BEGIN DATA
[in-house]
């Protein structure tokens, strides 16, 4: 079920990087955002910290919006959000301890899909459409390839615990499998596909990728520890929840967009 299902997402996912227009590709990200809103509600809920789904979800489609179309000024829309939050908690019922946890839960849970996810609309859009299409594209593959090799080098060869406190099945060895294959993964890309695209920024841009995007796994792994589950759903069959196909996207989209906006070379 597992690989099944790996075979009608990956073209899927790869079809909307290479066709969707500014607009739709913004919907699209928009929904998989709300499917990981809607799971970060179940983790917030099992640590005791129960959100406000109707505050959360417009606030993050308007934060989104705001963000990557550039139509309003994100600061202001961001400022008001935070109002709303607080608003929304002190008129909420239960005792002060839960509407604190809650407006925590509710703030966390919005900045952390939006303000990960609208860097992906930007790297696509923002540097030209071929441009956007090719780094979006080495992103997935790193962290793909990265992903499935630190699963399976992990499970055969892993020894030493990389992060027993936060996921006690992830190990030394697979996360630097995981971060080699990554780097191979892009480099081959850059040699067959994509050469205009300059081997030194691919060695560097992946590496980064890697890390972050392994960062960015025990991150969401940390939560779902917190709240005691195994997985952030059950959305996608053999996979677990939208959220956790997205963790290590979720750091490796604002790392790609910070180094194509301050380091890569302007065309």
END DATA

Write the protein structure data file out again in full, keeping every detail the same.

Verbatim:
[in-house]
């Protein structure tokens, strides 16, 4: 079920990087955002910290919006959000301890899909459409390839615990499998596909990728520890929840967009 299902997402996912227009590709990200809103509600809920789904979800489609179309000024829309939050908690019922946890839960849970996810609309859009299409594209593959090799080098060869406190099945060895294959993964890309695209920024841009995007796994792994589950759903069959196909996207989209906006070379 597992690989099944790996075979009608990956073209899927790869079809909307290479066709969707500014607009739709913004919907699209928009929904998989709300499917990981809607799971970060179940983790917030099992640590005791129960959100406000109707505050959360417009606030993050308007934060989104705001963000990557550039139509309003994100600061202001961001400022008001935070109002709303607080608003929304002190008129909420239960005792002060839960509407604190809650407006925590509710703030966390919005900045952390939006303000990960609208860097992906930007790297696509923002540097030209071929441009956007090719780094979006080495992103997935790193962290793909990265992903499935630190699963399976992990499970055969892993020894030493990389992060027993936060996921006690992830190990030394697979996360630097995981971060080699990554780097191979892009480099081959850059040699067959994509050469205009300059081997030194691919060695560097992946590496980064890697890390972050392994960062960015025990991150969401940390939560779902917190709240005691195994997985952030059950959305996608053999996979677990939208959220956790997205963790290590979720750091490796604002790392790609910070180094194509301050380091890569302007065309």